A gargantuan black hole that is one of the most massive black holes ever observed has been discovered inside of a normal size galaxy. The majority of black holes have small mass compared with their host galaxy.
The black hole, found by Benny Trakhtenbrot, of ETH Zurich’s Institute for Astronomy, along with an international team of astrophysicists, was formed back in the early universe, around two billion years after the Big Bang.
Located in the galaxy CID-947, it has a mass of almost 7 billion solar masses. One solar mass is equal to the mass of our sun.
But that wasn’t what surprised researchers the most. It was galaxy CID-947’s mass.
“The measurements correspond to the mass of a typical galaxy,” says Trakhtenbrot, a postdoctoral fellow. “We therefore have a gigantic black hole within a normal size galaxy.”
Our own Milky Way, along with most other galaxies, features a black hole at it’s center, comprised of millions to billions of solar masses. The new finding challenges existing ideas about the way host galaxies grow in relation to black holes.
Furthermore, previous studies suggested that the radiation emitted in the growth of the black hole controlled, or even halted, the creation of stars, as the released energy heated up the gas. These new results, however, imply the processes function differently, or at least did in the early universe.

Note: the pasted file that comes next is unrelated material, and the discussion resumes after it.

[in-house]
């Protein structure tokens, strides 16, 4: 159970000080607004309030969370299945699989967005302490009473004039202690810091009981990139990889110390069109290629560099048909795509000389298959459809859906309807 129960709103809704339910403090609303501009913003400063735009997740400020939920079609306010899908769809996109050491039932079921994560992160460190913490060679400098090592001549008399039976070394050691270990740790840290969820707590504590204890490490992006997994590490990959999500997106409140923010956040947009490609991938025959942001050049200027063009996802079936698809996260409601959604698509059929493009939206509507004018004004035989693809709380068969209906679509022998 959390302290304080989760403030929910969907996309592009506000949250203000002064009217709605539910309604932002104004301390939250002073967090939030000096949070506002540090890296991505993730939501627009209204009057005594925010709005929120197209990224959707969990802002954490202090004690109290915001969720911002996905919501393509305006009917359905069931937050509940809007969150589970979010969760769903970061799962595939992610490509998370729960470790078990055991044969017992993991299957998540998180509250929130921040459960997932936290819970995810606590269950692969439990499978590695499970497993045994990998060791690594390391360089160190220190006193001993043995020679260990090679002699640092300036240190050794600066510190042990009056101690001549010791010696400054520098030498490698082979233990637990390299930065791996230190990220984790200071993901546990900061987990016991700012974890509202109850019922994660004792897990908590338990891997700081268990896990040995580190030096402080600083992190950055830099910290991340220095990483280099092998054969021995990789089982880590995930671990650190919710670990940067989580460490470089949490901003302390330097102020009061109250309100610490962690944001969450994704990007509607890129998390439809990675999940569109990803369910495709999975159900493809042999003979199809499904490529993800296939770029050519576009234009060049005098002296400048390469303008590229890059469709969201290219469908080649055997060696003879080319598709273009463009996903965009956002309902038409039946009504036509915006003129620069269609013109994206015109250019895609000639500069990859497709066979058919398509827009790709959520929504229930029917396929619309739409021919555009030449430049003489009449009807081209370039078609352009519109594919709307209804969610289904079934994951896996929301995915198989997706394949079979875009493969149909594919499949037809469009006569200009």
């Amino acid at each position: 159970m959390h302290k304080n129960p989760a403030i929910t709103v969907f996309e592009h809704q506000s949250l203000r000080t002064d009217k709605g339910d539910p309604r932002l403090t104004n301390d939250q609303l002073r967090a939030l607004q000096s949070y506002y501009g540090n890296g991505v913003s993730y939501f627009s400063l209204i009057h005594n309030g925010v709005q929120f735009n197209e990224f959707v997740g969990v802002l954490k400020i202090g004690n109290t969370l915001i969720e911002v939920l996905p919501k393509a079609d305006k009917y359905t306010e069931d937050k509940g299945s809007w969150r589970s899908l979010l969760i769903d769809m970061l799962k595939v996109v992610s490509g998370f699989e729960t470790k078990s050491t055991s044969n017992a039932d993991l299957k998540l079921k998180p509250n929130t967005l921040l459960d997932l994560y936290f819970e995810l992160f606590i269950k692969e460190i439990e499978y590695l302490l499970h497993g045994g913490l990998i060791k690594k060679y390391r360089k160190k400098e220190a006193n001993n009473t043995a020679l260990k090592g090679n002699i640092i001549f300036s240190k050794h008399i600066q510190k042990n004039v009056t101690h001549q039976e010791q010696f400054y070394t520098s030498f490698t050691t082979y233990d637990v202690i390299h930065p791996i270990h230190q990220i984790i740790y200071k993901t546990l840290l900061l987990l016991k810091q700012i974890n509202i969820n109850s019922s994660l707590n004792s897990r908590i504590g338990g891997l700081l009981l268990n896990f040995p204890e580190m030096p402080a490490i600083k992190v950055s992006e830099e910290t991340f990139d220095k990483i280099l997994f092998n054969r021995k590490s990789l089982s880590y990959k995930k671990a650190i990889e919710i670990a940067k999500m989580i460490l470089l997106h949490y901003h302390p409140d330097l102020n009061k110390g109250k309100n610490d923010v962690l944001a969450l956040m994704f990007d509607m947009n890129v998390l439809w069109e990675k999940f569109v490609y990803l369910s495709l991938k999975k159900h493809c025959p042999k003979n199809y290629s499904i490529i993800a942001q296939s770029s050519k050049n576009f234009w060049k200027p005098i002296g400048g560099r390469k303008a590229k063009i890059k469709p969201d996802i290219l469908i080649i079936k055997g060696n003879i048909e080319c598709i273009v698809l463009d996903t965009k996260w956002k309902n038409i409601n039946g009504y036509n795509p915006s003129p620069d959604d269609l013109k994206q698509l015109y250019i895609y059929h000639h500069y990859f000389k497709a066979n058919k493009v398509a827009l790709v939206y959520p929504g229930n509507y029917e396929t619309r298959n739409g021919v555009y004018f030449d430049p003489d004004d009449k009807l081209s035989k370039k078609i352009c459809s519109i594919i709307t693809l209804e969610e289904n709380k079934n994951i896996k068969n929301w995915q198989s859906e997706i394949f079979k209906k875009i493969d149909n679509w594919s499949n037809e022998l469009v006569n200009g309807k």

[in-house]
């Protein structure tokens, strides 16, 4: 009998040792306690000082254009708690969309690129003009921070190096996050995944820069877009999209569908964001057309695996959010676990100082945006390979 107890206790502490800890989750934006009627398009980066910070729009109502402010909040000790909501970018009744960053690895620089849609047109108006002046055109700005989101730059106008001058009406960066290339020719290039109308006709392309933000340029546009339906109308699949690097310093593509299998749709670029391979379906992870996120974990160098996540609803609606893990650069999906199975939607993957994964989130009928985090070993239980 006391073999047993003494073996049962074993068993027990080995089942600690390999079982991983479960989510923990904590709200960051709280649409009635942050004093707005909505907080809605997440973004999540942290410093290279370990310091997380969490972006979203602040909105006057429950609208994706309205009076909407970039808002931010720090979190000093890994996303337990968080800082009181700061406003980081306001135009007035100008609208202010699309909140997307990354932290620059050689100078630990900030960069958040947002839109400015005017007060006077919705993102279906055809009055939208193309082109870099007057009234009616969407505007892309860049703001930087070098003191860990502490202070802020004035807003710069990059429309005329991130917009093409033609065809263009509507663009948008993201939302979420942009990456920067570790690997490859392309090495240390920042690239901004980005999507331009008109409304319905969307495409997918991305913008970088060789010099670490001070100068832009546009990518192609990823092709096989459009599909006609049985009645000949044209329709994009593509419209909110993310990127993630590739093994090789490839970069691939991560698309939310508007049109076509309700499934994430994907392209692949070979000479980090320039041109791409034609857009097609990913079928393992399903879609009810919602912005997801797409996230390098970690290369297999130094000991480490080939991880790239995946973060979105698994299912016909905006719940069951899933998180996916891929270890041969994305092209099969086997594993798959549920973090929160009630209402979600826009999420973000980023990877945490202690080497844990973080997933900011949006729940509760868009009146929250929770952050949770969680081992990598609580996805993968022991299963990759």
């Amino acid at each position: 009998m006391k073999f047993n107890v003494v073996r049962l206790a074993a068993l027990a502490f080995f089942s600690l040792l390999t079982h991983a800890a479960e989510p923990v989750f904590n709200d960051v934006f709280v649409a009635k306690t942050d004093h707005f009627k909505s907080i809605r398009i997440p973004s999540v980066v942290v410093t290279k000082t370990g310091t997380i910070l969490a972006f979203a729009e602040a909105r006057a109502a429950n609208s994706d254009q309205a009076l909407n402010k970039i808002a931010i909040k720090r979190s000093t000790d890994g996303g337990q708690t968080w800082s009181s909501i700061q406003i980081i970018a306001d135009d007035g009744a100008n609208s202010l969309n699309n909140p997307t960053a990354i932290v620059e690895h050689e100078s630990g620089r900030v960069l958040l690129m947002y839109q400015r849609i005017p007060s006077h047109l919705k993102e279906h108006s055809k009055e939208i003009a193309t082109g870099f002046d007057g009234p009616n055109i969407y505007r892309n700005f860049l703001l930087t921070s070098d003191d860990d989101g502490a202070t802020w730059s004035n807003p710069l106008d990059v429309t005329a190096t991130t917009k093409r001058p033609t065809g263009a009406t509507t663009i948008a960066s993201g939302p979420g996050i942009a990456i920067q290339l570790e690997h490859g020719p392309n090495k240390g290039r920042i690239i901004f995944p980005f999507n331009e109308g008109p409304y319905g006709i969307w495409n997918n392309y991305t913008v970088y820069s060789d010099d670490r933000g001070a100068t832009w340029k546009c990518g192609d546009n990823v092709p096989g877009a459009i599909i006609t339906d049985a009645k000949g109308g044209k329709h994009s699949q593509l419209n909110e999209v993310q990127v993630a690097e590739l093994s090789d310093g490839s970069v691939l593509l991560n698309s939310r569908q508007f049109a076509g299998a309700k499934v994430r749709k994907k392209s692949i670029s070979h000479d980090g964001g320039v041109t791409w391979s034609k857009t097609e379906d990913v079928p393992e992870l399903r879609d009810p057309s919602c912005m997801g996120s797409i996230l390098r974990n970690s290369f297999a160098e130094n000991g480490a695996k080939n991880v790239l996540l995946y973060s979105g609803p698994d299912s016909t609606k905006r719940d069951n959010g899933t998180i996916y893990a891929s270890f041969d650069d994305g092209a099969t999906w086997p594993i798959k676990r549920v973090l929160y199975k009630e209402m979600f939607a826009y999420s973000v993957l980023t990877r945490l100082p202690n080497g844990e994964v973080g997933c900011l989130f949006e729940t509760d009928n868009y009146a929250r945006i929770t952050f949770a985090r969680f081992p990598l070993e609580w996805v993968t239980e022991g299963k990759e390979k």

The far-way young black hole seen by Trakhtenbrot and team had approximately 10 times less mass than its galaxy. In today’s local universe, black holes typically reach a mass of 0.2 to 0.5 percent of their host galaxy’s mass.
“That means this black hole grew much more efficiently than its galaxy—contradicting the models that predicted a hand-in-hand development,” Trakhtenbrot said.
Benny Trakhtenbrot1, C. Megan Urry, Francesca Civano, David J. Rosario, Martin Elvis, Kevin Schawinski, Hyewon Suh, Angela Bongiorno, Brooke D. Simmons
An over-massive black hole in a typical star-forming galaxy, 2 billion years after the Big Bang
Science 10 July 2015: Vol. 349 no. 6244 pp. 168-171 DOI: 10.1126/science.aaa4506
Illustration: M. Helfenbein, Yale University/OPAC